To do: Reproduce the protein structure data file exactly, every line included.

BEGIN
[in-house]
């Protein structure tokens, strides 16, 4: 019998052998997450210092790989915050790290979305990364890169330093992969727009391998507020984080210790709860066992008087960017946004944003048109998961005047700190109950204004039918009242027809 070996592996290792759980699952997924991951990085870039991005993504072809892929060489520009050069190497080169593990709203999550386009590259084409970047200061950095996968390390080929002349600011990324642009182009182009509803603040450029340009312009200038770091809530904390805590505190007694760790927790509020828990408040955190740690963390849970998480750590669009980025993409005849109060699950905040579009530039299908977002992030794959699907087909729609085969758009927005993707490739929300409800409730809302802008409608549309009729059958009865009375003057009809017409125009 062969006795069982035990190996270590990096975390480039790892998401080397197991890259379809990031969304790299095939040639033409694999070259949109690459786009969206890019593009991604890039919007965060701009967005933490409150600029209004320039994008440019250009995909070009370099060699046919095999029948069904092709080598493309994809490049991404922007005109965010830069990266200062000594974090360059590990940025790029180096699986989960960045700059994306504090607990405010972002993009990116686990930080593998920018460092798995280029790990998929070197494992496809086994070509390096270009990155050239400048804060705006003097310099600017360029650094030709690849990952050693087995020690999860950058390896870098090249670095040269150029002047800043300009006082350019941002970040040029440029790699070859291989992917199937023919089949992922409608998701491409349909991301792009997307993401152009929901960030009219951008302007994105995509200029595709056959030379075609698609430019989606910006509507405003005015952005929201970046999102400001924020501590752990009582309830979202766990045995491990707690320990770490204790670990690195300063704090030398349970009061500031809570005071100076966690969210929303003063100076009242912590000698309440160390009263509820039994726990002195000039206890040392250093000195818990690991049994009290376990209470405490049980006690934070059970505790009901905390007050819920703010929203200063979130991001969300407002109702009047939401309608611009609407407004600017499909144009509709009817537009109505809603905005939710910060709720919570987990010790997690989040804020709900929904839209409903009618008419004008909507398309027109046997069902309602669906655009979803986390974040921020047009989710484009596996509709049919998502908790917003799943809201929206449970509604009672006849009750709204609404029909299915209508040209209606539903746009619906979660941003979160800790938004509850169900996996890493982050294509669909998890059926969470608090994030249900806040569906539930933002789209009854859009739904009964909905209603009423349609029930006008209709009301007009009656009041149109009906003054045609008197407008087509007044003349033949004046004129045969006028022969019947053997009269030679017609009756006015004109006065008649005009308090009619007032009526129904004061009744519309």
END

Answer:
[in-house]
């Protein structure tokens, strides 16, 4: 019998052998997450210092790989915050790290979305990364890169330093992969727009391998507020984080210790709860066992008087960017946004944003048109998961005047700190109950204004039918009242027809 070996592996290792759980699952997924991951990085870039991005993504072809892929060489520009050069190497080169593990709203999550386009590259084409970047200061950095996968390390080929002349600011990324642009182009182009509803603040450029340009312009200038770091809530904390805590505190007694760790927790509020828990408040955190740690963390849970998480750590669009980025993409005849109060699950905040579009530039299908977002992030794959699907087909729609085969758009927005993707490739929300409800409730809302802008409608549309009729059958009865009375003057009809017409125009 062969006795069982035990190996270590990096975390480039790892998401080397197991890259379809990031969304790299095939040639033409694999070259949109690459786009969206890019593009991604890039919007965060701009967005933490409150600029209004320039994008440019250009995909070009370099060699046919095999029948069904092709080598493309994809490049991404922007005109965010830069990266200062000594974090360059590990940025790029180096699986989960960045700059994306504090607990405010972002993009990116686990930080593998920018460092798995280029790990998929070197494992496809086994070509390096270009990155050239400048804060705006003097310099600017360029650094030709690849990952050693087995020690999860950058390896870098090249670095040269150029002047800043300009006082350019941002970040040029440029790699070859291989992917199937023919089949992922409608998701491409349909991301792009997307993401152009929901960030009219951008302007994105995509200029595709056959030379075609698609430019989606910006509507405003005015952005929201970046999102400001924020501590752990009582309830979202766990045995491990707690320990770490204790670990690195300063704090030398349970009061500031809570005071100076966690969210929303003063100076009242912590000698309440160390009263509820039994726990002195000039206890040392250093000195818990690991049994009290376990209470405490049980006690934070059970505790009901905390007050819920703010929203200063979130991001969300407002109702009047939401309608611009609407407004600017499909144009509709009817537009109505809603905005939710910060709720919570987990010790997690989040804020709900929904839209409903009618008419004008909507398309027109046997069902309602669906655009979803986390974040921020047009989710484009596996509709049919998502908790917003799943809201929206449970509604009672006849009750709204609404029909299915209508040209209606539903746009619906979660941003979160800790938004509850169900996996890493982050294509669909998890059926969470608090994030249900806040569906539930933002789209009854859009739904009964909905209603009423349609029930006008209709009301007009009656009041149109009906003054045609008197407008087509007044003349033949004046004129045969006028022969019947053997009269030679017609009756006015004109006065008649005009308090009619007032009526129904004061009744519309």